It will become the super-stadium and leisure complex for the south that was denied when Southampton FC's plans for a new home at Stoneham fell through in the late 1990s.

Less than five miles separate the site Saints had in mind for a new 25,000 capacity stadium and athletics track, and the home of Hampshire Cricket in Botley Road, West End.

Like the recently-unveiled vision for the Rose Bowl, Saints' plans for a £55m home on a greenfield site off Stoneham Lane were initially given the full backing of Eastleigh Borough Council.

Eventually, eight years after it was first put forward as a potential home for the Saints, plans for Stoneham were shelved in 1998 when the club added a multiplex cinema and two retail outlets, following the initial approval by Eastleigh Borough Council of outline plans for the 73-acre site.

Saints insisted they needed the outlets to be the "commercial engine" necessary to fund the development but, according to council leader Keith House, they would have had "a devastating effect" on existing Eastleigh town centre shops and would "never be accepted".

Eight years on and Eastleigh Borough Council is again in the position of deciding whether a super-stadium should be built on its patch.

The big difference between Stoneham and the Rose Bowl is that Hampshire's impressive new home is already half built.

But that is not the only reason why House, who has been leader of Eastleigh Borough Council since 1994, believes the Rose Bowl will succeed where Stoneham failed.

He said: "We supported Stoneham as we now support the Rose Bowl but the two plans are very different.

"We supported the plans for the football facilities at Stoneham but the plans for the retail outlets would have created too much competition with Eastleigh town centre.

"The Rose Bowl is very different as the proposals we have seen put forward would provide no competition with other areas.

"For example, the high quality, four-star hotel they envisage would not be competing with any other hotels in the area.

"The Rose Bowl's hotel would be targeting a completely different market, there is a big gap in that area at the moment.

"The hotel would also mean that cricket fans would be able to stay on site during big games and not add to traffic when they leave."

The plans for the Rose Bowl are arguably even more exciting than those for Stoneham.

Stoneham would have included an all-weather pitch and an athletics track but not a luxury hotel alongside an 18-hole championship golf course.

Hampshire chairman Rod Bransgrove said: "We're talking to some major names to brand the hotel, which we will be building. It will be managed and run by a hotel operator."

It could be that De Vere run the resort hotel that will be built alongside the redevelopment of the County Club's existing nine-hole course.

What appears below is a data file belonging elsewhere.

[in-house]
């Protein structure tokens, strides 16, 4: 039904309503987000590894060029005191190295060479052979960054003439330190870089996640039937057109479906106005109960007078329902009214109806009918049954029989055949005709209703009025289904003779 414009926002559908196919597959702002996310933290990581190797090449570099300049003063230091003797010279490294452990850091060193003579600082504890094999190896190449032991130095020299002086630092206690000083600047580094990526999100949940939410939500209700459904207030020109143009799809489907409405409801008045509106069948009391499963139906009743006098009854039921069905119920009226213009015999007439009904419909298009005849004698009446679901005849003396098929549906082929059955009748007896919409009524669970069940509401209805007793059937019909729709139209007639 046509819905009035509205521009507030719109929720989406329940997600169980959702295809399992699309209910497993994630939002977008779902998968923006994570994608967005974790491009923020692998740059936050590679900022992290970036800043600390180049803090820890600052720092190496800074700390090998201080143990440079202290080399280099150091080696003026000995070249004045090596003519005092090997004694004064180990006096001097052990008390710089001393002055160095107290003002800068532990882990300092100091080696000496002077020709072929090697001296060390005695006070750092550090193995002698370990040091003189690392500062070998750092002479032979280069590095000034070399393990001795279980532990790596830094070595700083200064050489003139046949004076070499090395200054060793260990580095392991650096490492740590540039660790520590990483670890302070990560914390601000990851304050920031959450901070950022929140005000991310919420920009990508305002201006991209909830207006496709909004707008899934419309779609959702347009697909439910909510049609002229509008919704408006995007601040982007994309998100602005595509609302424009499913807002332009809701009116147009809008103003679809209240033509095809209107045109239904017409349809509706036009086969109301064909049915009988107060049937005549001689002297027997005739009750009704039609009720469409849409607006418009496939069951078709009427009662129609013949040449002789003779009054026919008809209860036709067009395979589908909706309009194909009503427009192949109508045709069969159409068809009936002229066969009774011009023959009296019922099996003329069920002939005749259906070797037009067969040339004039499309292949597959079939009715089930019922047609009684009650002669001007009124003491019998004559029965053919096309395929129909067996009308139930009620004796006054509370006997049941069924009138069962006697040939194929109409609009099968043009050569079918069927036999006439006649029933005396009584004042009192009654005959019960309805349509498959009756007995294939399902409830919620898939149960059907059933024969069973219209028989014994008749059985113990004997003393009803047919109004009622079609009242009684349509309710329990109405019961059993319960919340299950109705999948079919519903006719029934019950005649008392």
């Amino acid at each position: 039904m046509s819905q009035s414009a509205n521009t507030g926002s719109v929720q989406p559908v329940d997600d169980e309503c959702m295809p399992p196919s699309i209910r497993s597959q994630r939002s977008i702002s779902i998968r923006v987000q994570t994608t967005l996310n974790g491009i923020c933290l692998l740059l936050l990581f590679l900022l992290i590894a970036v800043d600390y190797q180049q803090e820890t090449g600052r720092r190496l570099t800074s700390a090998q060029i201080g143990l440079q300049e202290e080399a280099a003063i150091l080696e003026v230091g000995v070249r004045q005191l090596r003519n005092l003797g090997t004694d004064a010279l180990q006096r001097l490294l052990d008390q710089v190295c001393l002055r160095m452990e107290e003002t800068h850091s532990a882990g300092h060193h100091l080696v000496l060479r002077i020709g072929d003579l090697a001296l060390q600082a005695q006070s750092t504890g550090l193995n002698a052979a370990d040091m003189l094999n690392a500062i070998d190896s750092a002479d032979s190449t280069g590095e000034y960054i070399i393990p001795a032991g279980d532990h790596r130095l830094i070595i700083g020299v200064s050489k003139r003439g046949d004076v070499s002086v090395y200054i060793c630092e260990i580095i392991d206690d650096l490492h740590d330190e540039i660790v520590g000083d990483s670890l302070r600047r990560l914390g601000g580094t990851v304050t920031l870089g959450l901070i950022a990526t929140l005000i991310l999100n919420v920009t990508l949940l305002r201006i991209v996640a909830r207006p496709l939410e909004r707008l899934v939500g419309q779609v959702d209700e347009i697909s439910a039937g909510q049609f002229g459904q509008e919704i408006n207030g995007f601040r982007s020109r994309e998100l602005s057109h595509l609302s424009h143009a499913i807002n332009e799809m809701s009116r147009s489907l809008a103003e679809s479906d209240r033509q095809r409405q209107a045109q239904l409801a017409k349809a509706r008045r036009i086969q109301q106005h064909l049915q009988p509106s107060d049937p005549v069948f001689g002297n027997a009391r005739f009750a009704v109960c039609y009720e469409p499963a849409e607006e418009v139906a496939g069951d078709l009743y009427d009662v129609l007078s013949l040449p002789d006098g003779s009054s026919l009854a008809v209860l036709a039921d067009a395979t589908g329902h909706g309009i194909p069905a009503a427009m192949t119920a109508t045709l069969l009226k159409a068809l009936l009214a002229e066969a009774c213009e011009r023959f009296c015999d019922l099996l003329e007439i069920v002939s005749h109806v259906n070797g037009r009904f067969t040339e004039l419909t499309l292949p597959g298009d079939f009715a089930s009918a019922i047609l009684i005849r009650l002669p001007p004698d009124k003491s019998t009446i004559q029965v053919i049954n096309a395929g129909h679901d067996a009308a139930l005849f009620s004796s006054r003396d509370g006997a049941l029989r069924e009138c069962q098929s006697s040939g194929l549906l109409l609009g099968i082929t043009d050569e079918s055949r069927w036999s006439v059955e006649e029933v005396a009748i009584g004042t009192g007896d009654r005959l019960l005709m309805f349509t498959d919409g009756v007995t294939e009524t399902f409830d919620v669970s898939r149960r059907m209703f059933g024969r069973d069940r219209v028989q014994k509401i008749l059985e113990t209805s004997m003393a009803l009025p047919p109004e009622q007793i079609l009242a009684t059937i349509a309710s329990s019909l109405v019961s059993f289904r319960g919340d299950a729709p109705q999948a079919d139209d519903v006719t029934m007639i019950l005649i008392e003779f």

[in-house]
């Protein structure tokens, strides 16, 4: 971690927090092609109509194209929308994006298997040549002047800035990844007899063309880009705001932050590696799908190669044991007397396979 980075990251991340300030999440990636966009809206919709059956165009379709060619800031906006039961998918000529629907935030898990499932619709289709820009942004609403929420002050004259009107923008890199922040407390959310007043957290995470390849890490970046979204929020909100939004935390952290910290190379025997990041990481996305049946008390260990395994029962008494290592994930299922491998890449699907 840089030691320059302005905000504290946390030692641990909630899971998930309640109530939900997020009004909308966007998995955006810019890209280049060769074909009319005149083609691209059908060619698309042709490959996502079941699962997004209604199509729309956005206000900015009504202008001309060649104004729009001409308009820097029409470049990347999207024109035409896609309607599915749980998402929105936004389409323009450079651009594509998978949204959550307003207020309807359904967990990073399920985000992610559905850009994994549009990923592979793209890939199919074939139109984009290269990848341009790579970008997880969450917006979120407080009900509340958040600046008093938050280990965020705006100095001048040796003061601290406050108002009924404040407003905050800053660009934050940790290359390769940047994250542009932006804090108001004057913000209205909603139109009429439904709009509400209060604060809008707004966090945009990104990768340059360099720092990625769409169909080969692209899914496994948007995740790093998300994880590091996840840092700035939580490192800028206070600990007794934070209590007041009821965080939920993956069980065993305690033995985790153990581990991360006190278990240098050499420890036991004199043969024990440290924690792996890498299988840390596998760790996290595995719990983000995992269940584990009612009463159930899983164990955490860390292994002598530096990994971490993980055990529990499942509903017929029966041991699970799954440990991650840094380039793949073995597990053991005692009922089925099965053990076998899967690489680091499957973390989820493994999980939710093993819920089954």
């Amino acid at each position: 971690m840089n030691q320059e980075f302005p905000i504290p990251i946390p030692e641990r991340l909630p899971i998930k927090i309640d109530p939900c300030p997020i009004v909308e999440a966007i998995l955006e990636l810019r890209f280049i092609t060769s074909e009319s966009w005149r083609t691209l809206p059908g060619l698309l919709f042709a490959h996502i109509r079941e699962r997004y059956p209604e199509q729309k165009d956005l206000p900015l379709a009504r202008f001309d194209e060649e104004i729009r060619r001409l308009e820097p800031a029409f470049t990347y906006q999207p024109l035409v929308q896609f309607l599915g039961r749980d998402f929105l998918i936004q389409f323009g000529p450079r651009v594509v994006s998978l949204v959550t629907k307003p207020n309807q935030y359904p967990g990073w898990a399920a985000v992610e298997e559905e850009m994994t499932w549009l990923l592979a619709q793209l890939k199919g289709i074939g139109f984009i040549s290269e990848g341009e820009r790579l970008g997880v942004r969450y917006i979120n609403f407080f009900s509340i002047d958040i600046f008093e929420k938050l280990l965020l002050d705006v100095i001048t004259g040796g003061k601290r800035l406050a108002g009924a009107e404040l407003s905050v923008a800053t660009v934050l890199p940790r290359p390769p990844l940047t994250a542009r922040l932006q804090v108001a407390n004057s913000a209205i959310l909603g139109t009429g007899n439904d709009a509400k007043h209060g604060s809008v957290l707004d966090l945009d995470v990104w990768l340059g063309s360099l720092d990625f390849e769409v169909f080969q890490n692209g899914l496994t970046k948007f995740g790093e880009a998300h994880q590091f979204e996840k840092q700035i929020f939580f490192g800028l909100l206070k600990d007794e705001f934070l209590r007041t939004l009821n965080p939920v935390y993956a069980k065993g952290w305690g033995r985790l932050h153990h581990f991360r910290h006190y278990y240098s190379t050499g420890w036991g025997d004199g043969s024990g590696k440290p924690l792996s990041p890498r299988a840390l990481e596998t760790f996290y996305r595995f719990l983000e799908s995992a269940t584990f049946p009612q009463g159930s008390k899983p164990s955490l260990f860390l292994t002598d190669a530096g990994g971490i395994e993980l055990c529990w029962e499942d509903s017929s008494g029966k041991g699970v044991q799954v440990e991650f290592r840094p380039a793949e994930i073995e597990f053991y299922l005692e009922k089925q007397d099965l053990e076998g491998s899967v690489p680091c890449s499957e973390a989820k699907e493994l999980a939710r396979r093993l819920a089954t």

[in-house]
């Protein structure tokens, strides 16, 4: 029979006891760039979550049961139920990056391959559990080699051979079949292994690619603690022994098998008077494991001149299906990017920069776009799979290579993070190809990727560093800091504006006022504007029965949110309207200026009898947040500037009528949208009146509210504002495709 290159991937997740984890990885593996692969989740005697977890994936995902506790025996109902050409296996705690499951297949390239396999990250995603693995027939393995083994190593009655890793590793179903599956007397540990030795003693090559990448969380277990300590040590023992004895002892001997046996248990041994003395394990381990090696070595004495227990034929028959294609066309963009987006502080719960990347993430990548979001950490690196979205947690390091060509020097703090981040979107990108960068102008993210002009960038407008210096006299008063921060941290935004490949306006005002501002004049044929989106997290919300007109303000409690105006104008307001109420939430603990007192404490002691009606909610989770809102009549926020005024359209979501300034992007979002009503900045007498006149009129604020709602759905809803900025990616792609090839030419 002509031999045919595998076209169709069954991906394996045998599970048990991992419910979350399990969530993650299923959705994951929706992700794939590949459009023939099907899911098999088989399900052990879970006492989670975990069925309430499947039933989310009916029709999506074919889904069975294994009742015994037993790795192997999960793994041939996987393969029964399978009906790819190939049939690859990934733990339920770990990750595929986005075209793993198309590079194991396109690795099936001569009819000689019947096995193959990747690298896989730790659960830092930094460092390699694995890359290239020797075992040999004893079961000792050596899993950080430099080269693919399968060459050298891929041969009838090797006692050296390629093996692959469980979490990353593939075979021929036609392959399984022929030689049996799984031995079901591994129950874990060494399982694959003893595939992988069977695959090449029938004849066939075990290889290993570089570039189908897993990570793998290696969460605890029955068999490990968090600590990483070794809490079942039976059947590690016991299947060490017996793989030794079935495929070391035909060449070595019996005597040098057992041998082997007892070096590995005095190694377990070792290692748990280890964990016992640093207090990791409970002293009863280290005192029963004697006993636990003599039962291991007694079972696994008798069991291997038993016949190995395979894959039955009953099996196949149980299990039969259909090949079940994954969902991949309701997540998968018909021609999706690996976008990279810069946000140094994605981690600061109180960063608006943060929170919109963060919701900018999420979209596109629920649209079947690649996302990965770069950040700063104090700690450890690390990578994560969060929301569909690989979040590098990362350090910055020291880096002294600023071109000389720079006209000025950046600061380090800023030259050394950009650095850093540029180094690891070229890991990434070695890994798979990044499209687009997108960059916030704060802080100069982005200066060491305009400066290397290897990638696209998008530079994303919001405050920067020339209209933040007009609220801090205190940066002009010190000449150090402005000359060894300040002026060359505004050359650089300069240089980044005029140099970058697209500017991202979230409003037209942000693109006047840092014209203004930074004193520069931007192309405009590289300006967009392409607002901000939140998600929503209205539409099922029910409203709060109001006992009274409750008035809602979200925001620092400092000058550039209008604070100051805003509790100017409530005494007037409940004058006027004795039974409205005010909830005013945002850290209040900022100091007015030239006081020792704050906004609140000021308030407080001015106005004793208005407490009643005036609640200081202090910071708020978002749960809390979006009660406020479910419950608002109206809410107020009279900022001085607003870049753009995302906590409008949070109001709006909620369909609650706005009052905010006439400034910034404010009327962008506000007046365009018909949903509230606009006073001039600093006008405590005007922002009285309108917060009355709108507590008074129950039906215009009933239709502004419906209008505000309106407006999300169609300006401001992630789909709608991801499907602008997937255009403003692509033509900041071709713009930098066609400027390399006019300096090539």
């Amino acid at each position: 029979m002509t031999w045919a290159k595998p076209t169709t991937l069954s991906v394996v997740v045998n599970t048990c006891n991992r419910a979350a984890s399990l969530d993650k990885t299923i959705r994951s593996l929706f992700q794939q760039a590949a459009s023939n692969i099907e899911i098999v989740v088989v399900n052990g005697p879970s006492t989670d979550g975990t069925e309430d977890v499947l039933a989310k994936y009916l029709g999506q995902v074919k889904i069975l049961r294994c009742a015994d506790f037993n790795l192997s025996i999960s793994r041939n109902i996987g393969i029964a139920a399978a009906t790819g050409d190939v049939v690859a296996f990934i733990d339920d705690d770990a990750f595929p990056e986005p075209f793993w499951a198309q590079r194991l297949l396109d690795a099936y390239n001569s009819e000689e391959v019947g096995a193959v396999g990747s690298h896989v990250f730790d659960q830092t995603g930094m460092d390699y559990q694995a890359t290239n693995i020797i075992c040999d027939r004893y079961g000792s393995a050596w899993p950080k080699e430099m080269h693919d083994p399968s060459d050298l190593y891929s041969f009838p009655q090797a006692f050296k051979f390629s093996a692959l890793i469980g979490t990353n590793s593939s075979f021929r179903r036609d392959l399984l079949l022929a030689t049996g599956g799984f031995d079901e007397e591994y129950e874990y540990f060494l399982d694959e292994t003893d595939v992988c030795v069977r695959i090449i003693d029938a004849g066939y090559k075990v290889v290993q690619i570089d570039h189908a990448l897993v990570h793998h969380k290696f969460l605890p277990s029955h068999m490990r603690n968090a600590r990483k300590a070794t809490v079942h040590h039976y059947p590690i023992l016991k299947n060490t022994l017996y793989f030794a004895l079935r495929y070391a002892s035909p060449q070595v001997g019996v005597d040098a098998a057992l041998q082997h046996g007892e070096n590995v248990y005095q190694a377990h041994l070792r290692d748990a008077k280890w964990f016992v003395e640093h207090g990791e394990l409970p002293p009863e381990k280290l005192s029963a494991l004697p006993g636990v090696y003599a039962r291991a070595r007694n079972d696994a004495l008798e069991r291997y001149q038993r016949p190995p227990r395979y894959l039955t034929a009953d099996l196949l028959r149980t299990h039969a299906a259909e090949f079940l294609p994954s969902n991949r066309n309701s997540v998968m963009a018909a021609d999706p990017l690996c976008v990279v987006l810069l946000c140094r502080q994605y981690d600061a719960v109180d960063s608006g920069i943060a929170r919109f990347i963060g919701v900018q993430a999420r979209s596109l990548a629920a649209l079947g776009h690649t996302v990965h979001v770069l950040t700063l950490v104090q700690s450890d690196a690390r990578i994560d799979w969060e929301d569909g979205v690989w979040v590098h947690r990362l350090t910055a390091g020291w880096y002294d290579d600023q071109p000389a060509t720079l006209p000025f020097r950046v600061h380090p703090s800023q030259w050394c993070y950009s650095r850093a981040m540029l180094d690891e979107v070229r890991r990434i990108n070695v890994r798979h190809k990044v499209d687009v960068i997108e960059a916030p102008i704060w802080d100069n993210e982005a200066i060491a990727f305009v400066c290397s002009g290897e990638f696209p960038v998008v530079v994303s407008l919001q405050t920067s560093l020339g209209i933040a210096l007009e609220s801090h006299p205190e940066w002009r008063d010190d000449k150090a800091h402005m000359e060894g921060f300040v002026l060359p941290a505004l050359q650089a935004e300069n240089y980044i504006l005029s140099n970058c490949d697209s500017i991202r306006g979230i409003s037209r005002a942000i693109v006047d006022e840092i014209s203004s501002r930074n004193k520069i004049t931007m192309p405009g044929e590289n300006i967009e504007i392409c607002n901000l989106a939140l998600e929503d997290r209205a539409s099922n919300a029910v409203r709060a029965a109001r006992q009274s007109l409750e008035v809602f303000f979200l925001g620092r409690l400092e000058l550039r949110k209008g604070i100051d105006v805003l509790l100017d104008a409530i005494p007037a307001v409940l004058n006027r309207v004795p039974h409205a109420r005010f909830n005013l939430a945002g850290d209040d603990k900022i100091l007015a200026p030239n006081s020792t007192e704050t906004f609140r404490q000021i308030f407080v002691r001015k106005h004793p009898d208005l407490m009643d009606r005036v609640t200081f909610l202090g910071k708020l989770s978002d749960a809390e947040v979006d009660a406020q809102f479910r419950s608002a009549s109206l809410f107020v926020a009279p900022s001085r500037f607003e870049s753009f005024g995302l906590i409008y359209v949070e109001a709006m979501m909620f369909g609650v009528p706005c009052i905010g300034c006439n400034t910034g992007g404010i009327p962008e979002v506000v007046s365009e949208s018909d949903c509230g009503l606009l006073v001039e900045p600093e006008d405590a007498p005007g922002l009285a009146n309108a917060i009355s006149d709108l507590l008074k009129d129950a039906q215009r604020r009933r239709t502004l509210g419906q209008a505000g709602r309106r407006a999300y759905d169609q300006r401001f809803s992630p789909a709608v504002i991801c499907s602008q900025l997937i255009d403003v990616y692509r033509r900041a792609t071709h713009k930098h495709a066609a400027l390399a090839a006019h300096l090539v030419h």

De Vere specialises in championship golf courses - they already have a four-times Ryder Cups venue in The Belfry on their portfolio.

But this will be a hotel like no other.

Managing director Glenn Delve explained: "The resort hotel will be a tri-purpose hotel that will accommodate not only the hotel business but a media centre and spectator facilities, built in its entirety overlooking the playing surface.

"It will have all the features expected of a quality hotel - a luxury spa and leisure facilities, eight treatment rooms, a gym and a swimming pool as well as a conference centre."

The Media Centre will be similar to that which graces Lord's and its design is likely to involve consultation with the Cricket Writers' Club to ensure it caters for everyone.

Mr Delve continued: "The media centre will be purpose-built, specified in partnership with the people using it.

User-friendly' "We want to learn from previous mistakes at other venues and make sure it's user-friendly and optimal.

"We'll provide four broadcasting studios and eight radio suites as well as broadband, all the technology needed and designated parking for the media."

The Rose Bowl's plans for new access routes have also met with the initial approval of Mr House.

An extra park-and-walk site will be created alongside an additional entrance on the southern side of the ground, the current emergency route will become a pedestrian thoroughfare and a new emergency road will be directed off the M27.

Mr House is confident that the locals will be as favourable to the Rose Bowl plans, as they were towards the Stoneham proposals eight and a half years ago, when 95 per cent voted in favour of the initial plans for the development of the site, off junction 5 of the M27.

He continued: "The biggest complaint that we have had from West End residents is to do with the access but, potentially, the new plans to cope with that are wonderful and I think the majority of peope will welcome them.

"The plans go a long way to solving the problems of the past and I think the neighbours will recognise that."

Plans for the £35m development of the Rose Bowl, which has so far cost £30m, are available to view in the Atrium at the ground.

Rose Bowl chiefs are already in the process of finding a naming-rights sponsor, which could be worth as much as £5m over ten years. A full planning application is likely to be submitted in the New Year.

Eight years on council chiefs have to decide whether to back the recently-unveiled plans for another super-stadium, at the Rose Bowl.